A world of possibilities: ‘Map it out’

Growing opportunities for study abroad means growing paperwork for staff and students. Planning ahead is the key to a successful trip, administrators say.
Growing opportunities for study abroad means growing paperwork for staff and students. Planning ahead is the key to a successful trip, administrators say.


By Kaitlin MacRae

As Rider’s study abroad program expands and improves, applicants are discovering the necessity of planning ahead  before experiencing what many consider to be the best time of their lives.

According to Dr. Sara Young-Singh, assistant director of the Center for International Education, students who want to go abroad should start planning as soon as they arrive on campus.

“What we do is we start urging students to think about studying abroad as soon as they get to Rider,” she said. “We want to tell them the key words: Map it out. If you map out your study abroad [experience], you’re not going to have any problems and it’ll be the best experience.”

While the initial planning stages may be difficult, the Study Abroad program at Rider continues to grow and foster the interests of students.

According to Dr. Linda Materna, director of the Center for International Education,  participation is expected to triple in the upcoming fall semester, and quadruple during the summer.

“We are adding providers and programs and will continue to do so throughout this year as we move to cover the globe with programs that articulate with the majors and minors and interests of our students, all being part of the new five-year internationalization plan,” Materna said.

Young-Singh added that by expanding the study abroad program, the university is meeting the needs of students by providing them with the opportunity to travel through different programs.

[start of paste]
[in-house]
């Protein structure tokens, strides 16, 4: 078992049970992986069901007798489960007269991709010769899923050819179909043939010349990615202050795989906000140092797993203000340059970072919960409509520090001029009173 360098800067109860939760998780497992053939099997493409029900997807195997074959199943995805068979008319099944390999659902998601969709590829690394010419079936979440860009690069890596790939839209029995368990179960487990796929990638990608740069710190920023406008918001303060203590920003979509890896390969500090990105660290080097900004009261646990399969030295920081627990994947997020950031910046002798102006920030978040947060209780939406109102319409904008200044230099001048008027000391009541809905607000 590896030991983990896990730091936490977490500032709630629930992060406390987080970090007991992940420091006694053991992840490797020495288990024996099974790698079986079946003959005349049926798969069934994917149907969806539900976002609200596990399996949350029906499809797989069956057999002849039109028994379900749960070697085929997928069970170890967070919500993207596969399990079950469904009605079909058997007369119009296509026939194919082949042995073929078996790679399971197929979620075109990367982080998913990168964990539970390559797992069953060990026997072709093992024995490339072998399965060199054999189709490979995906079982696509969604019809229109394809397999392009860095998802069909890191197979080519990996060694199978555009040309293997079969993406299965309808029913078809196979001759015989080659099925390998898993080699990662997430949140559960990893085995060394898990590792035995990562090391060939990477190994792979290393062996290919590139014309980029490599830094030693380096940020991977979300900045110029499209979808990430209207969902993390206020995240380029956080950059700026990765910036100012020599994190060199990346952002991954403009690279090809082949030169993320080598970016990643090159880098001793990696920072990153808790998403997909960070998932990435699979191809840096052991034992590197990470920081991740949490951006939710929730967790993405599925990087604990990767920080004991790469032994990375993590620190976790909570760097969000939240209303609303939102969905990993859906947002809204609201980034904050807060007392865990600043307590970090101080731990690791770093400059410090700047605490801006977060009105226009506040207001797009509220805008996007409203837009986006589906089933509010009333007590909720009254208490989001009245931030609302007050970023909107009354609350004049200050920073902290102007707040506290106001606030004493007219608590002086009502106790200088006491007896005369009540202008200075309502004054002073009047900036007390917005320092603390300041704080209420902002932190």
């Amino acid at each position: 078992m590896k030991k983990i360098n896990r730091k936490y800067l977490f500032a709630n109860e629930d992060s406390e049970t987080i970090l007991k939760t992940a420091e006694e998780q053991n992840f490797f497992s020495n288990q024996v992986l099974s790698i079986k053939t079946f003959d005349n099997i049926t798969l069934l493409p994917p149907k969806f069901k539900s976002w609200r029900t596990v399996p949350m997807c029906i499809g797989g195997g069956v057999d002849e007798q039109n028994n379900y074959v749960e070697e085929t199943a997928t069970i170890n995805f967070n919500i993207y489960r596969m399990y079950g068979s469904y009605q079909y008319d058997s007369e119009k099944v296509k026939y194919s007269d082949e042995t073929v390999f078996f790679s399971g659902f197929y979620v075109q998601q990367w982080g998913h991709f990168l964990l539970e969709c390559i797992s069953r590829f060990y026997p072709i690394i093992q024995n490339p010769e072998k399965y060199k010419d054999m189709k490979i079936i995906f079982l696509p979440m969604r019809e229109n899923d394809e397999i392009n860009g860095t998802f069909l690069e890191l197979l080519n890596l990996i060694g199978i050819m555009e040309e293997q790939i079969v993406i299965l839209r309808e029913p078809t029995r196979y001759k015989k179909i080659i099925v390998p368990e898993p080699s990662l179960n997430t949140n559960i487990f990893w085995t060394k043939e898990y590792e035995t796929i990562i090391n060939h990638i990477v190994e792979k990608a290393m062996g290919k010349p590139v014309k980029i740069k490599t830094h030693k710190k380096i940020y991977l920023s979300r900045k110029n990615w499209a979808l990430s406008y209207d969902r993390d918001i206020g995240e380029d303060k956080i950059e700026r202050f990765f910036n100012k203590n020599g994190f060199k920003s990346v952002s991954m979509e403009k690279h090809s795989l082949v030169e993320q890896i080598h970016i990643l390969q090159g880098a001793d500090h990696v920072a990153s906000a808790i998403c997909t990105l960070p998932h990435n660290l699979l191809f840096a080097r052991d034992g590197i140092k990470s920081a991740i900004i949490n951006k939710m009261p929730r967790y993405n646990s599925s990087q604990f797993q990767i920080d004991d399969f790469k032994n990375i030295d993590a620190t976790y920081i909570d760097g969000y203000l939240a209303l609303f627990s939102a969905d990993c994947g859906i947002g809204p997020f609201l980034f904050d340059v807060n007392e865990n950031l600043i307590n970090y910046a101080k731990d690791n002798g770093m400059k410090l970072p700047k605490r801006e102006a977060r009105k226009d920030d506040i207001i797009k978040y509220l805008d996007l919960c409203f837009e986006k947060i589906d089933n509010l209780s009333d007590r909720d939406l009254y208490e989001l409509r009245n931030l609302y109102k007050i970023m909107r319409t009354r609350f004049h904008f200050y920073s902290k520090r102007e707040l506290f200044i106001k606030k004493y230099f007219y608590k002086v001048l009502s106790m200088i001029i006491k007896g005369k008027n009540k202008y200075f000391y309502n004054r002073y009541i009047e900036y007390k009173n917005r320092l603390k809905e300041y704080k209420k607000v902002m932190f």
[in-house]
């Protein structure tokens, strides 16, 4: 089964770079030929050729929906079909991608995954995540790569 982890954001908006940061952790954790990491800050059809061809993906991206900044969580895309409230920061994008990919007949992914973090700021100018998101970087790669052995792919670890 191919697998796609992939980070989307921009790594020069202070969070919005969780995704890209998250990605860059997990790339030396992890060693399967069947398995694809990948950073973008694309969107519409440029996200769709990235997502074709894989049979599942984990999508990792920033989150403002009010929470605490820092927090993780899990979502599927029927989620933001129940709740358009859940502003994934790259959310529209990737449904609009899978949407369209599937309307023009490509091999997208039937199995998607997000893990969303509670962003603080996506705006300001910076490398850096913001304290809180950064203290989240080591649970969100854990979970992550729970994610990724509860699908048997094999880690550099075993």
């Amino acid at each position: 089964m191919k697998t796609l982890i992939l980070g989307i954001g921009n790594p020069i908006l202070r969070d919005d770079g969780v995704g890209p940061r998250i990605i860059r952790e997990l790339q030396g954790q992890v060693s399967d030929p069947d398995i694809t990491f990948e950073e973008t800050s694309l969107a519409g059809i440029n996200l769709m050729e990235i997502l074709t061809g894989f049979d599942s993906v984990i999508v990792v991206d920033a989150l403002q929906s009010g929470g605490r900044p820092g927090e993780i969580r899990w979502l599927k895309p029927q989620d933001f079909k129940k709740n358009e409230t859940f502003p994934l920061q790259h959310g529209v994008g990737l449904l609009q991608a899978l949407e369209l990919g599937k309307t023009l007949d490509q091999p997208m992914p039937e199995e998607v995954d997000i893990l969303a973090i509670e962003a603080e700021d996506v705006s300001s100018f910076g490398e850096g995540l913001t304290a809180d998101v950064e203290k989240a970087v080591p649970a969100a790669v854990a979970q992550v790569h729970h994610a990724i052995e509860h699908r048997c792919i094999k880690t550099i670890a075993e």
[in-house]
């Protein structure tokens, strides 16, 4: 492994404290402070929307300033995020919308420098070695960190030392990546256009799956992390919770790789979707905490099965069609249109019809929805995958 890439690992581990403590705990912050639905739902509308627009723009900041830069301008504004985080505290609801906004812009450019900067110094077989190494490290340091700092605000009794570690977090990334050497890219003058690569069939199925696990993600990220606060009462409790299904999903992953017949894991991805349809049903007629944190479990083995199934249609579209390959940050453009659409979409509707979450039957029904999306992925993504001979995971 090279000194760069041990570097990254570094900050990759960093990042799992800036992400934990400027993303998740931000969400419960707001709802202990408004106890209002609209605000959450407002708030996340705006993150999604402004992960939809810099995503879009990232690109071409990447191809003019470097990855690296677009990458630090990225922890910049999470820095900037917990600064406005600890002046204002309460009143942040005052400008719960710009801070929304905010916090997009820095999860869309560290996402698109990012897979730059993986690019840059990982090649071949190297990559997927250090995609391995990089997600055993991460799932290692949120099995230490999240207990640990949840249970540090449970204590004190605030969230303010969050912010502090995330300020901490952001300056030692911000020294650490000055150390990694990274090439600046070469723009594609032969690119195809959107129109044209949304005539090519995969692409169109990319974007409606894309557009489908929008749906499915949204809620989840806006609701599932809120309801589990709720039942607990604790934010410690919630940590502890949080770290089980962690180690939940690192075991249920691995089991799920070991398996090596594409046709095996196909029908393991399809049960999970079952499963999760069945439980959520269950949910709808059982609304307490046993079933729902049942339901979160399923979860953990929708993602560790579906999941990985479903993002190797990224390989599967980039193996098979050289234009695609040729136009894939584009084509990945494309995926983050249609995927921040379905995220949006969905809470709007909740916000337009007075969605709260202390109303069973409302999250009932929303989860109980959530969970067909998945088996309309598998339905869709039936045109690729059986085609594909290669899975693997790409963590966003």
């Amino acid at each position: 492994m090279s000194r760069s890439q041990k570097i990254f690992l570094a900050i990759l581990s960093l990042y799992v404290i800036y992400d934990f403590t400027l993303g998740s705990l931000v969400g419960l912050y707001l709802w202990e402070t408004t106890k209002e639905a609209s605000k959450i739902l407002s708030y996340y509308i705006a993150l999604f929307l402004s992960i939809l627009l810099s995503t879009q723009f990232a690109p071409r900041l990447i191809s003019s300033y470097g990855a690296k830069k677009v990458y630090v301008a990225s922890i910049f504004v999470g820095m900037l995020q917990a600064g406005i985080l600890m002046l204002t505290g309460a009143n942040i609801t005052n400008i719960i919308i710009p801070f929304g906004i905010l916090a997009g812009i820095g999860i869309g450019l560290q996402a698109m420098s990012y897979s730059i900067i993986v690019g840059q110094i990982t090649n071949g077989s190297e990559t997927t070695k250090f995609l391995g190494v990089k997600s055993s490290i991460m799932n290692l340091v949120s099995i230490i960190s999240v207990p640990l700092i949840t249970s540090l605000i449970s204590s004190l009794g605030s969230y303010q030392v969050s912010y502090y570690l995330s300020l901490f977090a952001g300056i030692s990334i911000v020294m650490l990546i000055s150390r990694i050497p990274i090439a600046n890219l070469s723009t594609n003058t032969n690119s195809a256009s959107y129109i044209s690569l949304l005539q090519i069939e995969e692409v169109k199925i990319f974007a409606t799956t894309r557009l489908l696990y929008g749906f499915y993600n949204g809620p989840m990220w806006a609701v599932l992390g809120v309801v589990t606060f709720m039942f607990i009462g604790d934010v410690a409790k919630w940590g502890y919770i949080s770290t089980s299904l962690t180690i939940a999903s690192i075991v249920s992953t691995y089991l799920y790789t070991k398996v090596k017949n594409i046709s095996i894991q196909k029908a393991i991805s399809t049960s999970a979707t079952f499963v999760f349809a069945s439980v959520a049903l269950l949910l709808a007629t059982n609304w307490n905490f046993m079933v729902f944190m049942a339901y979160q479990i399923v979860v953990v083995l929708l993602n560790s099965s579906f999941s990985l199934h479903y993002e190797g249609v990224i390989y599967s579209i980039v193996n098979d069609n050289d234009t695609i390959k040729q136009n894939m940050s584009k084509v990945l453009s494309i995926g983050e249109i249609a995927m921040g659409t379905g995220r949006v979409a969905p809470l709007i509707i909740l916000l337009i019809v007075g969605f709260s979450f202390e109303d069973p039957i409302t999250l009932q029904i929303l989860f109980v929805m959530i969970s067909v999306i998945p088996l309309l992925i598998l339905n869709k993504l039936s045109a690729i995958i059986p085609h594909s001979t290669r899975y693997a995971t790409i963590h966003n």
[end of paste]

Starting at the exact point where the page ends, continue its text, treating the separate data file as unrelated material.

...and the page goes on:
“Our office has brought on several more providers,” she said, referring to the increasing number of students choosing to study in countries where Rider doesn’t have a large presence.

As the number of programs grows, so does the number of students interested studying abroad. Although many would recommend students spend their junior year abroad, the number of underclassmen and seniors is increasing.

“I think we’re expanding in our population,” Young-Singh said. “Typically we have seen in years past that juniors tend to go overseas. We’re going beyond the junior year abroad.”

The key, administrators say, is proper planning, starting early and working ahead. Application deadlines must be strictly followed, the appropriate paperwork filed and those participating must enroll in the appropriate courses.

“You can see where [Study Abroad] fits in nicely with your academic career,” Young-Singh explained. “[For example], education majors have other stipulations that they need to adhere to, such as student teaching and the Praxis exams. They need to be in the States in order to do those.”

However, depending on when a student chooses to study abroad, coursework may dictate when and where they are able to go.

As a result, those at the Center for International Education encourage students to plan their Rider career prior to applying to study abroad. Those who study abroad later in college may experience difficulties in fulfilling major requirements if they don’t plan courses accordingly.

Senior communication major Amanda Earle experienced these kinds of issues with classes upon returning to Rider from her 2007 stay in Perth, Australia.

“My problem with credits was, I set up my classes when I arrived in Australia while my friends set it up prior,” Earle said. “I tried to get [my credits] cleared when I got back.”

Despite those minor troubles, Earle described her experience in Australia as “the best ever.”

“It was a huge hassle getting all the paperwork cleared,” Earle said in a written statement. “But it was smooth sailing once I got there… I had the best time and I would recommend everyone to go.”

Students wishing to study abroad should be aware of several requirements and qualifications they must have. They should have at least a 2.5 cumulative grade point average and be in good financial standing with the university. While abroad, students must maintain a C average with a minimum of 12 credits.

However, applicants must be in good behavioral standing as well, which can interrupt the planning process.

“We review everyone’s disciplinary standing prior to studying abroad,” Young-Singh said.

If a student has been involved in an incident that the program feels could potentially impact his or her behavior overseas, a review of the student’s case will determine whether he or she is mature enough to participate in the program.

Still, Young-Singh advocates studying abroad.

“Our main overall goal is that we want the student to be successful while studying abroad,” she said.

To apply for a study abroad program, students can visit www.rider.edu/studyabroad or visit the Center for International Education suite in the Bart Luedeke Center.

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